Rousseau ought to have said, 'Man is born deluded, and doesn't see the chains that permanently enslave him.' But would that slogan start a revolution?
Are scientists social inadequates with less-than-inspiring sex lives? Or perhaps absent-minded, ham-fisted eccentrics? Dull anoraks who can't hold a decent conversation? Or what about cold, detached monsters with a penchant for amoral experimentation? The media have long had a field day playing with these unflattering portrayals of scientists, but do they have any basis in reality?
In The Birth of Tragedy, the radical German philosopher Friedrich Nietzsche proposed that there were two elements guiding human behaviour. He labelled these Dionysian and Apollonian in honour of two contrasting Greek gods. The Dionysian element is hot-blooded, impulsive and anarchic, the Apollonian cool, measured and controlled. Dionysus, the itinerant god of wine, represents intoxication, a wild world of passion and riotous lack of inhibition. Apollo, the god of light, breathes the rarefied air of Mt. Olympus and is dispassionate, critical and rational. Dionysus, the rebel, spends his time in the pub like your average arts student while Apollo, the dutiful academic, wears spectacles and a Parka and is usually found swotting in the library.
We're all part Dionysian and part Apollonian - but how much of each? We can construct nine different personality types:
1) Weakly Dionysian/weakly Apollonian: Individuals of this type are passionless and dim-witted. They are simpletons, harmless village idiots.
2) Weakly Dionysian/averagely Apollonian: These are averagely intelligent people lacking the spark of life. They are wallflowers. They go through life rather invisibly, never causing any harm, never doing much in particular. Grey people.
3) Weakly Dionysian/strongly Apollonian: We have all come across bright individuals who seem content to dig the garden all day long: they don't have sufficient passion to motivate themselves to make proper use of their abilities. They lack ambition and self-esteem. Nothing engages their interest for very long. The disparity between their Dionysian and Apollonian attributes can give rise to psychological disorders. This is a tragic category: a waste of talent.
4) Averagely Dionysian/weakly Apollonian: These are averagely passionate but rather unintelligent individuals - the underclass.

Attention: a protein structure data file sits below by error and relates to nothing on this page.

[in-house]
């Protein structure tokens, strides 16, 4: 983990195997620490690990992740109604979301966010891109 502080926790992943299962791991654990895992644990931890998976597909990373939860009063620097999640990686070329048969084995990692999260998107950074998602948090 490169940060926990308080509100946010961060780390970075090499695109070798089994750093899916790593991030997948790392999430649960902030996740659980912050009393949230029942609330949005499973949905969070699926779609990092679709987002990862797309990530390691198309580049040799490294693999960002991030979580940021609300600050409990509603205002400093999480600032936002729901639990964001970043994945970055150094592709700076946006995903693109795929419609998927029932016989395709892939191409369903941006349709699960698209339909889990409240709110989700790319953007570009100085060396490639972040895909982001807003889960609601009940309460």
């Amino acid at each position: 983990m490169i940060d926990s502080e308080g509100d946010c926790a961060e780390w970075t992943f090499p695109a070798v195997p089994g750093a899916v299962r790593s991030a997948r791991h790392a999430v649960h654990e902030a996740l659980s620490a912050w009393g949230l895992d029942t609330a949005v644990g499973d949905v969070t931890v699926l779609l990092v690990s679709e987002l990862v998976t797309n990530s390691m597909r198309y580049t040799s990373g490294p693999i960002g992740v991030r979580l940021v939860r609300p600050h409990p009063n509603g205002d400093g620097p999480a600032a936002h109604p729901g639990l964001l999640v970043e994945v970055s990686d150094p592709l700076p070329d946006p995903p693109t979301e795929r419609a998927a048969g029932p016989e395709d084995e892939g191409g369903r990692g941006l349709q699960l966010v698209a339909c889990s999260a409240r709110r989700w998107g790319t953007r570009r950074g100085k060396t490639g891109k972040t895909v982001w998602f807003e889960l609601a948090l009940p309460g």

5) Averagely Dionysian/averagely Apollonian: Mr and Mrs Average. They watch soap operas and devour tabloid newspapers. They are the 'glorious' bedrock of democracy.
6) Averagely Dionysian/strongly Apollonian: The typical scientist. The scientist's intelligence outweighs his passion, but not to an unhealthy extent. Nevertheless, he can come across as unexciting, unemotional and overly controlled. He will rarely be spontaneous, and never the life and soul of the party. Being more preoccupied with ideas than feelings, he may well strike people as inconsiderate, intolerant, aloof and unsympathetic. He is boring to people who aren't interested in ideas. Mind rather than body-centred, he may well display physical clumsiness. Moreover, his tunnel vision may make him forgetful of the humdrum details of life. The absent-minded professor.
7) Strongly Dionysian/weakly Apollonian: We turn from the noble to the dangerous - the criminal class. These individuals are high in passion and low in intelligence. They react instantly, with little or no thought. There are few restraints on their behaviour. In Freudian terms, they are the "Id" made incarnate. There is no Superego counterbalance to regulate their conduct.
8) Strongly Dionysian/averagely Apollonian: Most public figures belong here - as do psychopaths and arts students! Film stars, pop stars, actors, poets, politicians and many writers belong here too, as do rapists, gangster bosses and newspaper proprietors and editors. Most of what makes life "colourful" is here.
9) Strongly Dionysian/strongly Apollonian: This is the pick of the bunch - the Nietzschean "Superman" category, reserved for a tiny number of extraordinary human beings. The greatest sculptors, poets and painters belong here; individuals who combine tremendous passion with intelligence of the highest order. The most controversial and incendiary philosophers, composers and writers find their natural home amongst the highest peaks and deepest depths. This is the swirling, tempestuous kingdom of heaven and hell combined. Nietzsche himself is the supreme representative. He was a professor of philology at 24. He became a stunningly talented writer and philosopher, an unrivalled psychologist. He undoubtedly had scientific merit too. Scientists and mathematicians are not excluded from this landscape. The likes of Newton and Pascal belong here, but not too many other scientists and mathematicians. The air is too passionate to be conducive to calm thinking. Newton and Pascal (and Nietzsche himself) were forced to sever virtually all human contact to find peace to think. Many of the astonishing individuals in this last category are so riven by the war between their passion and their reason that they go mad (as Nietzsche himself did).